Not every school is going to take the same path towards rethinking teaching and learning.
Every school should be constantly reviewing its mission and teaching practices, and revisiting how they can best serve young people as the world changes. I’m excited about technology in education not just because I think networked learning environments can make new teaching practices possible, but because technology has the potential to invigorate conversations about mission and teaching. When schools invest in new devices, new professional development, or new approaches, they create an opportunity to rethink fundamental questions about the purpose of schooling and the daily practices in classrooms. (One can imagine an ideal world where these conversations happen as a matter of course, but in truth they are too infrequent, and technology can be one way of opening minds and sparking new discussions).
EdTechTeacher, the professional learning consultancy that I co-founded, is holding a conference this July in Chicago exploring some of the futures of learning that we have ahead of us. We’ve identified a set pathways that schools are embracing as a way of using technology to rethink teaching and learning: tablets, Chromebooks, BYOD, flipped classrooms, makerspaces and other agile learning spaces, and collaboration with Google apps and the cloud.
I have my own personal biases and favor some of these approaches more than others. That said, any of these pathways can open doors towards richer conversations about teaching and learning. Schools that use “flipped classrooms” as a starting point can think more deeply about how to use precious time, and using flipping as a bridge to mastery-based and project-based learning. Tablets can be mere replacements for notebooks and textbooks, or they can be powerful, portable, multimedia creation devices. Bring Your Own Device policies can be implemented on the basis of cost savings, but tney can lead to inquiries about how we can create classrooms where students demonstrate their learning through diverse performances of understanding.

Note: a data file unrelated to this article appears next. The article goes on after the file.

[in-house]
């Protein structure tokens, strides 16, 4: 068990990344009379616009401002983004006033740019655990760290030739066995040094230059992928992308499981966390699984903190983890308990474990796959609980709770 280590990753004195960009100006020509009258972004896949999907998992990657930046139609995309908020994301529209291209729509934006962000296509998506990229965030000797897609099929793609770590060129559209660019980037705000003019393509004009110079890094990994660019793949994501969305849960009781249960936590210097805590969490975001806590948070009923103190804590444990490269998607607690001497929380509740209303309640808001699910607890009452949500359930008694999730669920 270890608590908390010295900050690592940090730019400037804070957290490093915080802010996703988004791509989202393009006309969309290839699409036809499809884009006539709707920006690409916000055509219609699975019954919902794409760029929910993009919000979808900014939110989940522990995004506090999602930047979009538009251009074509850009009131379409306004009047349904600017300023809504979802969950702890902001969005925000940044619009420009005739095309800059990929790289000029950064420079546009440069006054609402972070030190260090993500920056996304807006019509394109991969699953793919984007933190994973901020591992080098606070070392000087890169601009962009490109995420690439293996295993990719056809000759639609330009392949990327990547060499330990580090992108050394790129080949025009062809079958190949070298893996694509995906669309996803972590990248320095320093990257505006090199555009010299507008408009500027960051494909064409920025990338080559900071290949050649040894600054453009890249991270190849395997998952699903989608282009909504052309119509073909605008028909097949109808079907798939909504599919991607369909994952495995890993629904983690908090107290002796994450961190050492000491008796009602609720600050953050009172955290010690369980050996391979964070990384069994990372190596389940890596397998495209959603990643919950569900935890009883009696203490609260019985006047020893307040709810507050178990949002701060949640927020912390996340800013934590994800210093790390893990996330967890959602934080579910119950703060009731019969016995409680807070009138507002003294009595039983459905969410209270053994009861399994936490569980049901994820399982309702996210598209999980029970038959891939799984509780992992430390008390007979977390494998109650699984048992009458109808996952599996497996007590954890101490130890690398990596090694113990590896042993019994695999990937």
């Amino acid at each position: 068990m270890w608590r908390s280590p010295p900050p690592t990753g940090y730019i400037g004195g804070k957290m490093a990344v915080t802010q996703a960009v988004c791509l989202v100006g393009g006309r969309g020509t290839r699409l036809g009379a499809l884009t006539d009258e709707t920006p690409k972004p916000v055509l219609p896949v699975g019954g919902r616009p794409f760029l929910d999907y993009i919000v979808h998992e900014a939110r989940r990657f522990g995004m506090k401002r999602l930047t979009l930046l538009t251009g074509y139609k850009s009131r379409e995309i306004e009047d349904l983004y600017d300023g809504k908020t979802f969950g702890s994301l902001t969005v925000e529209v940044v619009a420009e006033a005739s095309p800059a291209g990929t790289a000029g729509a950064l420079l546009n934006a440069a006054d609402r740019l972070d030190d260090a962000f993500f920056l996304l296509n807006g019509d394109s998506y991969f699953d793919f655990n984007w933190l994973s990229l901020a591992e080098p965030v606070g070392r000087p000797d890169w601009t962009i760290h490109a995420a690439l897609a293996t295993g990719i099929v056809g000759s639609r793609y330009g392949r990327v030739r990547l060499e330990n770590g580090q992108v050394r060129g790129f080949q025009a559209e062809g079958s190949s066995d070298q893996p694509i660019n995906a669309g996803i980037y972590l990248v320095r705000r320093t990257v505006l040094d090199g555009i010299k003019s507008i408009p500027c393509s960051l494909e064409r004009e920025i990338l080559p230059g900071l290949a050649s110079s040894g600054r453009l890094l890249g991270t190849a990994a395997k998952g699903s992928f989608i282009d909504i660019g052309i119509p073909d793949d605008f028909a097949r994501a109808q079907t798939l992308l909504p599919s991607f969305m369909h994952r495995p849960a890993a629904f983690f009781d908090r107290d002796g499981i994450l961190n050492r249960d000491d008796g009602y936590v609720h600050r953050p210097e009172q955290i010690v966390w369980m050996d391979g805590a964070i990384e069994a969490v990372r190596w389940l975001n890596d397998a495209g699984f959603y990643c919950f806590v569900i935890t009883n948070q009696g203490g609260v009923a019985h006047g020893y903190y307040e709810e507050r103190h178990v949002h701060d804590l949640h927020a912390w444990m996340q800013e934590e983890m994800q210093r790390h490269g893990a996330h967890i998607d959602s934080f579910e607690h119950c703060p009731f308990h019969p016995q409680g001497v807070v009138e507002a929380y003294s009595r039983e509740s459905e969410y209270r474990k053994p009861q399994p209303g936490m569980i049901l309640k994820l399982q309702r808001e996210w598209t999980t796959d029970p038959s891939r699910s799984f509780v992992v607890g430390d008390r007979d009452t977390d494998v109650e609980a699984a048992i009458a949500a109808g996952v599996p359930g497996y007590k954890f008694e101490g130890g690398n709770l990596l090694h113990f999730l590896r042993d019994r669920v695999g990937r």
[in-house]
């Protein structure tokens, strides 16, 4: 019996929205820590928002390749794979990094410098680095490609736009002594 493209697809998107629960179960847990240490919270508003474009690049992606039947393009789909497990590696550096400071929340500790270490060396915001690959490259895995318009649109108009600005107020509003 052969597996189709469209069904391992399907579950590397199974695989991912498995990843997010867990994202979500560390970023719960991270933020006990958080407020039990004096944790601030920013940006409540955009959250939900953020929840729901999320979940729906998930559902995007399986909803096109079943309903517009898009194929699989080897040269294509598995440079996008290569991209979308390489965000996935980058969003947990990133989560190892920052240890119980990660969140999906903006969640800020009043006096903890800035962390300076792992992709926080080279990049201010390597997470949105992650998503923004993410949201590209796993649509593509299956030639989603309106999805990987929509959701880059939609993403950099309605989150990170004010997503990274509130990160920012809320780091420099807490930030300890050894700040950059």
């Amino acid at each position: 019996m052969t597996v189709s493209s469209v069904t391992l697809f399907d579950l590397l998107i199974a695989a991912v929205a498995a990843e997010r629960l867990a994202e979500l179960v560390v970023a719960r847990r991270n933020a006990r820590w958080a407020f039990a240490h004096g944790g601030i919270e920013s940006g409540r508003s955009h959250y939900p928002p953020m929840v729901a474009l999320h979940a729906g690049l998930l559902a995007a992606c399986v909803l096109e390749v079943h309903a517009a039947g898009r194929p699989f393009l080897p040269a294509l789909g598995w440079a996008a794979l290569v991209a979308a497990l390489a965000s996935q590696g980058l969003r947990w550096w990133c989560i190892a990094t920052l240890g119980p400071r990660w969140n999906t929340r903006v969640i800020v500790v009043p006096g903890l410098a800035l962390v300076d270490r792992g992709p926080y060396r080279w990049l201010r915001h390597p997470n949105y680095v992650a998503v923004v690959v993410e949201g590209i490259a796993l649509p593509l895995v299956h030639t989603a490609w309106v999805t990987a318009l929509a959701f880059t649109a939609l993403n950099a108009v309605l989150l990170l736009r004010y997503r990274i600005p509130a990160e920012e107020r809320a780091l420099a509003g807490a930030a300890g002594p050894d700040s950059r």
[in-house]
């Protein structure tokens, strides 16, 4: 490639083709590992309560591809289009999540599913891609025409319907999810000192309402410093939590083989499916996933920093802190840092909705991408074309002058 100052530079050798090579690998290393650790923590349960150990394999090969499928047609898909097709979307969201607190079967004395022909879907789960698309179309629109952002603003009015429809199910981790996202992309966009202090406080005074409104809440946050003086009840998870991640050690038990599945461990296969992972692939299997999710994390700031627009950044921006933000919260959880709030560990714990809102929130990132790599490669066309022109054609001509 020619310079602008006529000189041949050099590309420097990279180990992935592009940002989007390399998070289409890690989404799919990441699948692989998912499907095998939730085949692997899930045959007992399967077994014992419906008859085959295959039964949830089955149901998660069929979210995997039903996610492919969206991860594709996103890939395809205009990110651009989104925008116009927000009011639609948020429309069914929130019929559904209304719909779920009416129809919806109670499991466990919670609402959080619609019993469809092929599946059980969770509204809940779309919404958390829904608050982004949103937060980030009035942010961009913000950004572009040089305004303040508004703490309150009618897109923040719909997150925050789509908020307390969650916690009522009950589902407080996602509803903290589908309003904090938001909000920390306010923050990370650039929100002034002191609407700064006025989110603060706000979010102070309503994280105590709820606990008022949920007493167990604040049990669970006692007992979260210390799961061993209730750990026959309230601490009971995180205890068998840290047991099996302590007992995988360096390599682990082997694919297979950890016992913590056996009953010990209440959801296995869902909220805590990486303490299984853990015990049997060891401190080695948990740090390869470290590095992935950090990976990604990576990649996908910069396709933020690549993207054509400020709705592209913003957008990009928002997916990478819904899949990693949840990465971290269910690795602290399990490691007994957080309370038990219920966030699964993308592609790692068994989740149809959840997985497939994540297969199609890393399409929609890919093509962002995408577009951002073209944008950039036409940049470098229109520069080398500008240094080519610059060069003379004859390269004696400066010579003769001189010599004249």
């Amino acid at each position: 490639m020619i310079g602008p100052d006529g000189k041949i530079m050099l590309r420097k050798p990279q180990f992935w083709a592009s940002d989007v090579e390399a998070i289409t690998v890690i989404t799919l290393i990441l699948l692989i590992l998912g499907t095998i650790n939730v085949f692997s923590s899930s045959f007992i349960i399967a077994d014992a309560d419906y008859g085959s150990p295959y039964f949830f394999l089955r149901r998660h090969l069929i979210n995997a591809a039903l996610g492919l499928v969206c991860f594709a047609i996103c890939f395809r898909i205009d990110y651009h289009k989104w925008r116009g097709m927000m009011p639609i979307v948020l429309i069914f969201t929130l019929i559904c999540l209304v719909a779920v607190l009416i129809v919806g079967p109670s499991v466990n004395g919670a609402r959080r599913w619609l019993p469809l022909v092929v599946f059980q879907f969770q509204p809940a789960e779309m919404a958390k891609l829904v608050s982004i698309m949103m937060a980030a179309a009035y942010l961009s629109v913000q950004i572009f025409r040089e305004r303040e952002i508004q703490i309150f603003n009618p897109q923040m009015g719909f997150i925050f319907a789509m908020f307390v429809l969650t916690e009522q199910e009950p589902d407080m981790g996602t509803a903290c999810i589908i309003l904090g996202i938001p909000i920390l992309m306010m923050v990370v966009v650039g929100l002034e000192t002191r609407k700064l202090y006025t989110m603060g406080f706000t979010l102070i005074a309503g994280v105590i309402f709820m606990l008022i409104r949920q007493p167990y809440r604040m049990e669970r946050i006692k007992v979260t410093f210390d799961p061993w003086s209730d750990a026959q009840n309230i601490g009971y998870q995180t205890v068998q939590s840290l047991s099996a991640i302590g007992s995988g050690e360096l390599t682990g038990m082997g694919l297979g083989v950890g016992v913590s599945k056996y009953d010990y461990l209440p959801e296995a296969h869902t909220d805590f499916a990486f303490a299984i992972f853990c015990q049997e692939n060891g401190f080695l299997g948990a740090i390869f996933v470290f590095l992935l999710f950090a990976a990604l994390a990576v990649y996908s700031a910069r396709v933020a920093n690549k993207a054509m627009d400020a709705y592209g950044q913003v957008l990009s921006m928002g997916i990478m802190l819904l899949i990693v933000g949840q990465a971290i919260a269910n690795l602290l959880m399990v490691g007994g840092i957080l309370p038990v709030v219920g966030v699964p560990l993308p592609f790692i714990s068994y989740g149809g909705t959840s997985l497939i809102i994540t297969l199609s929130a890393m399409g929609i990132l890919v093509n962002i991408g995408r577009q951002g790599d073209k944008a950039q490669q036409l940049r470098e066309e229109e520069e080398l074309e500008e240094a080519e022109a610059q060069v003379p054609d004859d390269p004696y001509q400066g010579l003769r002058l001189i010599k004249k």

I’d be pretty thrilled if every school latched on to maker spaces and other agile learning spaces as a starting point for experiments about rethinking teaching, learning and the purposes of school. But every school won’t. Every context is different; every community has a different culture and a different history. So for me, the question is this: regardless of where a school community is starting, regardless of which technology-mediated waters they decide to dip their toe into, how can we find a pathway from those entry points into deeper conversations about teaching and learning?
For any readers of these missives who have an interest in sharing your own stories and practices as they relate to these themes and pathways, I’d encourage you to apply to present at this summer’s EdTechTeacher summit. I’m looking forward to a great conversation, joined by a terrific group of thinkers and speakers, including Will Richardson, Jennie Magiera, Wes Fryer, Richard Bryne, and Sylvia Martinez.
The opinions expressed in EdTech Researcher are strictly those of the author(s) and do not reflect the opinions or endorsement of Editorial Projects in Education, or any of its publications.